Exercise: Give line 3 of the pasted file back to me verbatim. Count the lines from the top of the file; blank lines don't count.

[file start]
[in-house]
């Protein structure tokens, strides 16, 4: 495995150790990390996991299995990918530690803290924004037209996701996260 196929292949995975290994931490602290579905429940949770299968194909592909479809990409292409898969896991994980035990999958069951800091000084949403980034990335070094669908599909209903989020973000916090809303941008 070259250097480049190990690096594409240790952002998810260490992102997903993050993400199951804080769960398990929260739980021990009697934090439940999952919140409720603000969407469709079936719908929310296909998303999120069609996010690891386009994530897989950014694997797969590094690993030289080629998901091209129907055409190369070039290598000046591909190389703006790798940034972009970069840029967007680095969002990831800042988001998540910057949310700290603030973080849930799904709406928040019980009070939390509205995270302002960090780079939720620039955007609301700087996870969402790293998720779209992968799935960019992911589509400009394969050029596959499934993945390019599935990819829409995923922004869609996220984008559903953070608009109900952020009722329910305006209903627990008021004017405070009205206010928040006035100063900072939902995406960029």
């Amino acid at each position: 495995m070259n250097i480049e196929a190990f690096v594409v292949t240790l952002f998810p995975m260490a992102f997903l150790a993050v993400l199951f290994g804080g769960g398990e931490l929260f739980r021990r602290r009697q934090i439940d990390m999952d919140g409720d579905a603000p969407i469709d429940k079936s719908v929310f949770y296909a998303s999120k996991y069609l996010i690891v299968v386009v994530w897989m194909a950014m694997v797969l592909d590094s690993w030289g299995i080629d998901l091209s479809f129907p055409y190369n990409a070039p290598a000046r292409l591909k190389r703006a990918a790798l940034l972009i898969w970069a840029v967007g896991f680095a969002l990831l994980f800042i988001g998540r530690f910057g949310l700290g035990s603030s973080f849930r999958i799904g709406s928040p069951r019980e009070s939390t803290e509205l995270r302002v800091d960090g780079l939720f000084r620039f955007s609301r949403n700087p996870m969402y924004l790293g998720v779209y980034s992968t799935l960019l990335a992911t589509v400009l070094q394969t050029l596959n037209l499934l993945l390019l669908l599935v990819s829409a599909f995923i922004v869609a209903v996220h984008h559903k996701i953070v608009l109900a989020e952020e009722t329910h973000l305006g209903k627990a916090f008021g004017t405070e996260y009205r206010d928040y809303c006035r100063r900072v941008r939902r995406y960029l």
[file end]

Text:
């Amino acid at each position: 495995m070259n250097i480049e196929a190990f690096v594409v292949t240790l952002f998810p995975m260490a992102f997903l150790a993050v993400l199951f290994g804080g769960g398990e931490l929260f739980r021990r602290r009697q934090i439940d990390m999952d919140g409720d579905a603000p969407i469709d429940k079936s719908v929310f949770y296909a998303s999120k996991y069609l996010i690891v299968v386009v994530w897989m194909a950014m694997v797969l592909d590094s690993w030289g299995i080629d998901l091209s479809f129907p055409y190369n990409a070039p290598a000046r292409l591909k190389r703006a990918a790798l940034l972009i898969w970069a840029v967007g896991f680095a969002l990831l994980f800042i988001g998540r530690f910057g949310l700290g035990s603030s973080f849930r999958i799904g709406s928040p069951r019980e009070s939390t803290e509205l995270r302002v800091d960090g780079l939720f000084r620039f955007s609301r949403n700087p996870m969402y924004l790293g998720v779209y980034s992968t799935l960019l990335a992911t589509v400009l070094q394969t050029l596959n037209l499934l993945l390019l669908l599935v990819s829409a599909f995923i922004v869609a209903v996220h984008h559903k996701i953070v608009l109900a989020e952020e009722t329910h973000l305006g209903k627990a916090f008021g004017t405070e996260y009205r206010d928040y809303c006035r100063r900072v941008r939902r995406y960029l």